Posted May 17, 2016
The United States in 2040 will be more energy self-sufficient, a net energy exporter and a lower source of energy-related carbon emissions as clean-burning natural gas becomes the dominant fuel for generating electricity. The leading energy source 24 years into the future – as they are now – will be oil and natural gas.
So projects the U.S. Energy Information Administration (EIA) in an early look at select data from EIA’s Annual Energy Outlook 2016 report that’s scheduled for full release in July.
The main takeaway from EIA’s “sneak preview” is the importance of the U.S. energy revolution – primarily oil and natural gas developed from shale and other tight-rock formations using safe hydraulic fracturing and modern horizontal drilling. The United States is stronger now and will be in the future thanks to domestic energy from fracking.
EIA’s early release includes two projections – a reference or baseline estimate (given known technologies and demographic trends) that assumes compliance with the Obama administration’s proposed Clean Power Plan (CPP), and a business-as-usual trend estimate that assumes the CPP isn’t implemented. Focusing on projections that include CPP implementation, let’s take a spin through the early release highlights.
Energy Use – EIA projects that oil and natural gas will be our country’s leading fuel sources in 2040, with petroleum and other liquids supplying 35.02 percent of our energy and natural gas supplying 33.03 percent – totaling 68.05 percent.
That’s virtually the same share oil and natural gas supplied in 2015 (66.99 percent):
Oil Production – EIA projects that domestic crude output will rise above the previous historical high of 9.6 million barrels per day in 1970 before 2030, reaching 11.3 million barrels per day by 2040.
Natural Gas Production – EIA projects natural gas output will exceed domestic consumption, making the U.S. a net exporter of gas in the very near future.
- Natural gas production growth is driven by the continued development of shale gas, EIA projects, with improvements in technology resulting in higher rates of recovery at lower costs. Shale natural gas is projected to remain the dominant source of U.S. natural gas growth.
Net Imports – U.S. net energy imports continue to decline, reflecting increased oil and natural gas production here at home, coupled with relatively flat demand:
- EIA projects the share of net imports in total U.S. liquids use will be 7 percent in 2040 (chart) – remarkable considering the share was 24 percent in 2015 and 60 percent in 2005, just a little more than a decade ago.
- Overall net energy imports – including petroleum and other liquids, natural gas and coal – decline and ultimately end in EIA’s reference case, a first since the 1950s.
U.S. Energy Exports – EIA projects domestic energy production will exceed consumption, making the United States a net energy exporter – a net natural gas exporter before 2020, largely through the growth of liquefied natural gas (LNG) exports.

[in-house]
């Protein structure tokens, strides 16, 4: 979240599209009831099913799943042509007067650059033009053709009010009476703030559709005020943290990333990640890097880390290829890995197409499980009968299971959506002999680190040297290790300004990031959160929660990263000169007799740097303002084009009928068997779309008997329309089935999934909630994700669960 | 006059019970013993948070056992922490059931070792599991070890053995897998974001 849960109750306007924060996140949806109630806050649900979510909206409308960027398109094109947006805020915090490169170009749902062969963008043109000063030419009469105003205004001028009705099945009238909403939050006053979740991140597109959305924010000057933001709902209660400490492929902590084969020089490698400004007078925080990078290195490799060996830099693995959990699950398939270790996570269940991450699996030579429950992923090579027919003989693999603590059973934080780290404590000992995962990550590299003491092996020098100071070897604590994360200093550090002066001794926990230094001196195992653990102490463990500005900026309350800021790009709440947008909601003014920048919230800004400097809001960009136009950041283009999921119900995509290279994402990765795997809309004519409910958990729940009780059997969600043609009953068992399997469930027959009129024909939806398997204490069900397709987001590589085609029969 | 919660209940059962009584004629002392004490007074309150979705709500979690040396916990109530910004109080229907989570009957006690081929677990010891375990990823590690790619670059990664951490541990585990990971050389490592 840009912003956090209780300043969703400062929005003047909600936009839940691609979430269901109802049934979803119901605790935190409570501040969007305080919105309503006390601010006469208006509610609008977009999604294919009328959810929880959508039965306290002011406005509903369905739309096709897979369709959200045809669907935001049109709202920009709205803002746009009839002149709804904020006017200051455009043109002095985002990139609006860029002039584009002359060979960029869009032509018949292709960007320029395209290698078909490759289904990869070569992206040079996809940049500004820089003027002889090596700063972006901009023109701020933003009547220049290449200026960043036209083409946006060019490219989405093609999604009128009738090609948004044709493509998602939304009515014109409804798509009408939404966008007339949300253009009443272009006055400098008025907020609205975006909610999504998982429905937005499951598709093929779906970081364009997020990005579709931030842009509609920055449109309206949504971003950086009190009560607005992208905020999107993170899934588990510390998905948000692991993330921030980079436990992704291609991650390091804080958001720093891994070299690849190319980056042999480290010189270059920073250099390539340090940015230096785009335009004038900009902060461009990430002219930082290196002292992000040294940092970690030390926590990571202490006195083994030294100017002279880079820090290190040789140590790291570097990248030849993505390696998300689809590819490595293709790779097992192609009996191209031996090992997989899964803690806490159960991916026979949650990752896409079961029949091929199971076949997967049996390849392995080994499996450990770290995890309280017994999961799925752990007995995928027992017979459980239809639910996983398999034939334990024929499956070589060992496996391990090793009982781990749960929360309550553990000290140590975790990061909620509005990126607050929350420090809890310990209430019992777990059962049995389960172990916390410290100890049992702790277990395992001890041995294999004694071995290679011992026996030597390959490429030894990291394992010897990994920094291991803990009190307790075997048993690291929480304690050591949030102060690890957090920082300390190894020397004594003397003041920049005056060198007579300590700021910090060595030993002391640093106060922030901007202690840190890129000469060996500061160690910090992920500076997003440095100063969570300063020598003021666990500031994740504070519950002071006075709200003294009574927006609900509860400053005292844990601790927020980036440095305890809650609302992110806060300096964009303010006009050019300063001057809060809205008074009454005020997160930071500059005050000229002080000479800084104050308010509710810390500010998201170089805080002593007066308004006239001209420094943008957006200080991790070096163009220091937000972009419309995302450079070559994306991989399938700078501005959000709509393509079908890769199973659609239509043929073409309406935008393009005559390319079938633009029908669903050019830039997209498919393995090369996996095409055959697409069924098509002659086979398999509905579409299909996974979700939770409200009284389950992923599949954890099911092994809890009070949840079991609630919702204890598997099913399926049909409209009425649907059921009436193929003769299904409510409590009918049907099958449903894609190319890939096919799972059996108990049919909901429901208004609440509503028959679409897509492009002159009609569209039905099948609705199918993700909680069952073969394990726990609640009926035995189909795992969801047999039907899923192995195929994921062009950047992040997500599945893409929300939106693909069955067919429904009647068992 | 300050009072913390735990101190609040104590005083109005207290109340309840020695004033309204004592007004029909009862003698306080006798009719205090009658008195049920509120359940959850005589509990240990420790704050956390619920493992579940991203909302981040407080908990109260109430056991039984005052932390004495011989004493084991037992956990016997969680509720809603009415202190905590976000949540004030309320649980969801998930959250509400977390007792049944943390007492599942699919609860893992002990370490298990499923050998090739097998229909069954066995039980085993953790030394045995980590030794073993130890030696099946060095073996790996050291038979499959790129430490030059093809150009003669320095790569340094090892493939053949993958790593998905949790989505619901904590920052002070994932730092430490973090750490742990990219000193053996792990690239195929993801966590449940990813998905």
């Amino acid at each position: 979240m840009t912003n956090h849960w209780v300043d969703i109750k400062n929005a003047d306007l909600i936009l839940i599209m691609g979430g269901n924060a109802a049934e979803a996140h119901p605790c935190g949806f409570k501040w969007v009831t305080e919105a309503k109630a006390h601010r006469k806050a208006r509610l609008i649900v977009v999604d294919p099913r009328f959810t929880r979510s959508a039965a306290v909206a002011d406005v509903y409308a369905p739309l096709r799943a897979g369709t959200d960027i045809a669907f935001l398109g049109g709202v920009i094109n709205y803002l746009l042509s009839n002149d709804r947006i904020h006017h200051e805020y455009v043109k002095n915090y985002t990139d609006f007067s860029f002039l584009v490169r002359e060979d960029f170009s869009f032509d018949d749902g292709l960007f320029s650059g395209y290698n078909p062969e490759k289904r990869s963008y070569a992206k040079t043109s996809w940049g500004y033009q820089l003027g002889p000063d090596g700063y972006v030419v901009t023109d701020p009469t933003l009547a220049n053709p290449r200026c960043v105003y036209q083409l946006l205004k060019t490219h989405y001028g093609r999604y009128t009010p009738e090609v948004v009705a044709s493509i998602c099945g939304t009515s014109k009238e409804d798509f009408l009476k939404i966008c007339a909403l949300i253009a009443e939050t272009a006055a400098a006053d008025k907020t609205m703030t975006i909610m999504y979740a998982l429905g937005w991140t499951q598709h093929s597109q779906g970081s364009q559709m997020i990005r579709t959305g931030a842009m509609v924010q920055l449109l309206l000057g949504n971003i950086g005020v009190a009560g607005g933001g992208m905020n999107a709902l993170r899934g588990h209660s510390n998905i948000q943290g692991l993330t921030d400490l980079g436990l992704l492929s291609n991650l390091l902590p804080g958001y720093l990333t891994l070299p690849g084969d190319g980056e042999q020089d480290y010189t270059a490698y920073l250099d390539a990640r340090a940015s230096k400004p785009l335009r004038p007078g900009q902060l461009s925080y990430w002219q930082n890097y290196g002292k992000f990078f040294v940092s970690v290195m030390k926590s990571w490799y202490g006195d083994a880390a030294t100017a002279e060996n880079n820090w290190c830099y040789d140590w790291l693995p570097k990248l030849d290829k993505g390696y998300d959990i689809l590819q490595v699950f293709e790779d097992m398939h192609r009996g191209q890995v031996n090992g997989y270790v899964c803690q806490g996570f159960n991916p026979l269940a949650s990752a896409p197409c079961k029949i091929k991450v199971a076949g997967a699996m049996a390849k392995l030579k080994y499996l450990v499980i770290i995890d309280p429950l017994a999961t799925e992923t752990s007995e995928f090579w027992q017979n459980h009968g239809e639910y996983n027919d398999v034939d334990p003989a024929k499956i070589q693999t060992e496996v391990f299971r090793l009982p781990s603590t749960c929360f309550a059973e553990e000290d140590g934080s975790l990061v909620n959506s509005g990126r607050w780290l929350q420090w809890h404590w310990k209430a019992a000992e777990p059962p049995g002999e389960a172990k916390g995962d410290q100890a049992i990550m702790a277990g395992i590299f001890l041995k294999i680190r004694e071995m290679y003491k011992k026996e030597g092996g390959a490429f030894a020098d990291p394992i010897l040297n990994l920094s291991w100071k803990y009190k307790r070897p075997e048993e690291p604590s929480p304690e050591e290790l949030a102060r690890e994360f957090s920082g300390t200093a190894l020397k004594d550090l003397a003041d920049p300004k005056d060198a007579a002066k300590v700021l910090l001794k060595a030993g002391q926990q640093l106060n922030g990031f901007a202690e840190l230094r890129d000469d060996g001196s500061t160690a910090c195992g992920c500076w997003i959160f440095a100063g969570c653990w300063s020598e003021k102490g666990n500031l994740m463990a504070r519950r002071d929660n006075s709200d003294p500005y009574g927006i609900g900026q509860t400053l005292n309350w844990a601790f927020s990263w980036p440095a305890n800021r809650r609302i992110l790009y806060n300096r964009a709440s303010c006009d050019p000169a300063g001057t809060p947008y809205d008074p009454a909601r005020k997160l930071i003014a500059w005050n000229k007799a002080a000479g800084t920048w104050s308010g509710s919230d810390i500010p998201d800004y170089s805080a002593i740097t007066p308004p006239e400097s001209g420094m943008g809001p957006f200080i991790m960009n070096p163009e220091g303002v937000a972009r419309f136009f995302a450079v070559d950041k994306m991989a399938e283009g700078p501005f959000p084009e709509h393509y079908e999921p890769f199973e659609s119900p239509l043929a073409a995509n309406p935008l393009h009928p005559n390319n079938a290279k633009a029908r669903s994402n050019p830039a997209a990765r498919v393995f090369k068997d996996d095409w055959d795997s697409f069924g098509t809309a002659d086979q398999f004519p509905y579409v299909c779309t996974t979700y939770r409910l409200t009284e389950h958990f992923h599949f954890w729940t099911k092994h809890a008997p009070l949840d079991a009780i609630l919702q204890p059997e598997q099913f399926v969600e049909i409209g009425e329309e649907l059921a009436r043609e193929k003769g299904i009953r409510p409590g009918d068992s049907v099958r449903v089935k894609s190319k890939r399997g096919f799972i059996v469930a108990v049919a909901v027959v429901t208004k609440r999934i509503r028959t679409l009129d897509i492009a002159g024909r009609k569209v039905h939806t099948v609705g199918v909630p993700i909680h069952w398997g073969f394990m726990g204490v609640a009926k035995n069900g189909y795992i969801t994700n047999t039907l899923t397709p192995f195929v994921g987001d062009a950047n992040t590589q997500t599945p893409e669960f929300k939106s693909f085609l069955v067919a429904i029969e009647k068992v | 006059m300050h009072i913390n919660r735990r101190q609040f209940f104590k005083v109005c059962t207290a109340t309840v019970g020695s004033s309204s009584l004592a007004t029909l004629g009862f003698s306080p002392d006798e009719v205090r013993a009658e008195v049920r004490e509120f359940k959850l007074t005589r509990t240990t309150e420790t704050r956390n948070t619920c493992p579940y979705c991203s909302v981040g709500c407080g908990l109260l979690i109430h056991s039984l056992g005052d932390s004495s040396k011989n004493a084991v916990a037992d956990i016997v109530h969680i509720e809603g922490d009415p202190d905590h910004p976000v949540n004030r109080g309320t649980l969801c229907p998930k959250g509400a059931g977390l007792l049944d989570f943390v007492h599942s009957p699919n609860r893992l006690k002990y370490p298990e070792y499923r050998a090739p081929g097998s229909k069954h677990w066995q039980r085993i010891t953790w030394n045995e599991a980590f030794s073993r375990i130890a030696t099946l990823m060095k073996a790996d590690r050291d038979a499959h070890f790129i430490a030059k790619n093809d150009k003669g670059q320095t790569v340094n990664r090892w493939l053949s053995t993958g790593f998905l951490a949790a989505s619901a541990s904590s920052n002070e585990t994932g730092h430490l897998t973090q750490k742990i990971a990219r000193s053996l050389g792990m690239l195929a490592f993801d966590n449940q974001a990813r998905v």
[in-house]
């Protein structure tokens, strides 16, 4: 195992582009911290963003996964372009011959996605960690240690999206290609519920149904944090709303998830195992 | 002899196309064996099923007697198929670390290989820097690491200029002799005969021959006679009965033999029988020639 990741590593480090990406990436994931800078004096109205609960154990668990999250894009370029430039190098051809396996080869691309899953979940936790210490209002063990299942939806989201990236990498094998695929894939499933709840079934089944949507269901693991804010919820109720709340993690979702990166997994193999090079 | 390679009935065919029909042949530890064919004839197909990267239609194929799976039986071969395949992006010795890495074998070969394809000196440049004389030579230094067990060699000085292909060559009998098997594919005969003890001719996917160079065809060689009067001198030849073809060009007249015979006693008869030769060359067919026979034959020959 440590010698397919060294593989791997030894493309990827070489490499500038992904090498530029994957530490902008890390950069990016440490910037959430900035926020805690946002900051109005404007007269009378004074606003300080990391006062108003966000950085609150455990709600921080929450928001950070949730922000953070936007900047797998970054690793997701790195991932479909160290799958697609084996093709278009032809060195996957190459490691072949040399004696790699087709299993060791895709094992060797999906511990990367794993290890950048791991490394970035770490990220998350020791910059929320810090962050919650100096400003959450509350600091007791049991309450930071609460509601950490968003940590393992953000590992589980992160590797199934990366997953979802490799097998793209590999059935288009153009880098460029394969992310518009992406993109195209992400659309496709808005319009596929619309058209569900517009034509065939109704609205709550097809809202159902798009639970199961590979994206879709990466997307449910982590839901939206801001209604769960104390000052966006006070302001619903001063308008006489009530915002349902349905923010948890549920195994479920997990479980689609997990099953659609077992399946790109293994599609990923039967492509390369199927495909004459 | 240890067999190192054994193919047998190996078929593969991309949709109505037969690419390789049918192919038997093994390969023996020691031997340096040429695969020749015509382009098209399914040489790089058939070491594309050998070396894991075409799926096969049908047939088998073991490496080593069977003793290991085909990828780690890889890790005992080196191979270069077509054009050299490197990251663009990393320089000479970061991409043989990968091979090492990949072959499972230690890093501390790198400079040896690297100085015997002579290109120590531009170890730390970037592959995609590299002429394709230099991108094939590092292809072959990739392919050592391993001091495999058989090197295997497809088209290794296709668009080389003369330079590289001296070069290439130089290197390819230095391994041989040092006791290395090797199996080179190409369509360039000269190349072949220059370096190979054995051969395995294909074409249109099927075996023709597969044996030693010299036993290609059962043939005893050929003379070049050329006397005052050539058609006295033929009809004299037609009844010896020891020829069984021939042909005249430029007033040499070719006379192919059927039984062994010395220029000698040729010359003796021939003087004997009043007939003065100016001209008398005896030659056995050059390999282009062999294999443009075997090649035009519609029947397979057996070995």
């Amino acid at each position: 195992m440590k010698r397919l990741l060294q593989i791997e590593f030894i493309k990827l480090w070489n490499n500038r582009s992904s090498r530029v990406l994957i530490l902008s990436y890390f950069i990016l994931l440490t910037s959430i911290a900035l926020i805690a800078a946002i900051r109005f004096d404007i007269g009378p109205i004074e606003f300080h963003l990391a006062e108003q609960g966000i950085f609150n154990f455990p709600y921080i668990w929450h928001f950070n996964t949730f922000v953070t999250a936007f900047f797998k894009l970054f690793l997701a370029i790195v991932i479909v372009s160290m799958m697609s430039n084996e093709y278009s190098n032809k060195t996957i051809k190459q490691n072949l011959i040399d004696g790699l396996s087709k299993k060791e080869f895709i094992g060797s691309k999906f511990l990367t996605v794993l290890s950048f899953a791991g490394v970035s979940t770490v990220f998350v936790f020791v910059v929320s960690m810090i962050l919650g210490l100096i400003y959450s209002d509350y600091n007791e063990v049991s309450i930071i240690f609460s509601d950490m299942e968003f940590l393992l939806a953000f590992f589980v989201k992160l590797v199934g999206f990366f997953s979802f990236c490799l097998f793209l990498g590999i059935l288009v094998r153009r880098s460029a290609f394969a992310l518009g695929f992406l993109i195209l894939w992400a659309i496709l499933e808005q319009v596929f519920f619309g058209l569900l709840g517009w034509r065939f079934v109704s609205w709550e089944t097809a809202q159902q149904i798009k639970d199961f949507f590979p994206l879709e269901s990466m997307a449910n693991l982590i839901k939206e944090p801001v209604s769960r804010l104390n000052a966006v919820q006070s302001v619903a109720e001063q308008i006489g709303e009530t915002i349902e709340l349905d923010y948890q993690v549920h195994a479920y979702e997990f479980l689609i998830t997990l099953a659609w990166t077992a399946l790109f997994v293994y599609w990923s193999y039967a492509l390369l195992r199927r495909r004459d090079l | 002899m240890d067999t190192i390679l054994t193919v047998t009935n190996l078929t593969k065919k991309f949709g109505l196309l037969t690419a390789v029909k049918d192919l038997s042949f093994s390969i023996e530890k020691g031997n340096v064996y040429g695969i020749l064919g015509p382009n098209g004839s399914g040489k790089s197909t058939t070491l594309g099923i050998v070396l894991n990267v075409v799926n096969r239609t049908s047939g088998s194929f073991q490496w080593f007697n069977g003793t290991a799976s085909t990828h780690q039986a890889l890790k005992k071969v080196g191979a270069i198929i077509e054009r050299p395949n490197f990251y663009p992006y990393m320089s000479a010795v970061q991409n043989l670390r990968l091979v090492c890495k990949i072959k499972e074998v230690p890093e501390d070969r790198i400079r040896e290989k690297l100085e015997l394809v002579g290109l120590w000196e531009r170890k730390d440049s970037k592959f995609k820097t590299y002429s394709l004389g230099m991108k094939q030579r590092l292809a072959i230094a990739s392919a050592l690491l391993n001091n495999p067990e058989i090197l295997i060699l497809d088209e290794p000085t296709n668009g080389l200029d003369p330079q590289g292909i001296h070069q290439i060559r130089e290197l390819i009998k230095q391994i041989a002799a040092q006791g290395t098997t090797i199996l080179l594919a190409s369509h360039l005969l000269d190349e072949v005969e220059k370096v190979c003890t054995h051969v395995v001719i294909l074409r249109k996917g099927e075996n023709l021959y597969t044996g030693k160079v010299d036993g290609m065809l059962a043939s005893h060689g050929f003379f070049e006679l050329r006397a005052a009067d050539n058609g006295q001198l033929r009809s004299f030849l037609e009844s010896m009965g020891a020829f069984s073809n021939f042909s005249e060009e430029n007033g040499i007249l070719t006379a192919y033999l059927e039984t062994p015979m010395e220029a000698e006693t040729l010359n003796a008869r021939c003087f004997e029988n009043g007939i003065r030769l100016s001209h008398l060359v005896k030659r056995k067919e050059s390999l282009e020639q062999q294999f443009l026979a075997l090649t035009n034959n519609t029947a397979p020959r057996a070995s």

- By 2040, total U.S. energy production is projected to be greater than total U.S. energy consumption, allowing for U.S. net energy exports equal to 4 percent of total consumption.
Carbon Emissions Reductions – Energy-related CO2 emissions are lower in 2040 – even without the CPP.
- Key drivers for the lower energy-related CO2 emissions projections include lower natural gas prices that support higher electricity generation from natural gas – again, with or without the CPP.
Electricity Generation – The CO2 projection above reflects EIA’s estimate that the share of power generated from clean-burning natural gas will increase from 33 percent in 2015 to 38 percent in 2040, making it the leading fuel for power generation.
More to come when EIA releases the full Annual Energy Outlook 2016 report in July. Still a developing picture emerges – one of greater opportunities for the United States because of projected domestic energy production.
That’s opportunity for greater energy security, increased trade, consumer benefits and progress toward climate goals. Critically important in this election year is choosing candidates who will support policy paths that sustain and grow the ongoing energy revolution –including increased access to energy reserves, as well as sound regulatory approaches and sensible leasing and permitting rules that avoid needlessly hindering energy development.
ABOUT THE AUTHOR
Mark Green joined API after a career in newspaper journalism, including 16 years as national editorial writer for The Oklahoman in the paper’s Washington bureau. Mark also was a reporter, copy editor and sports editor. He earned his journalism degree from the University of Oklahoma and master’s in journalism and public affairs from American University. He and his wife Pamela live in Occoquan, Va., where they enjoy their four grandchildren.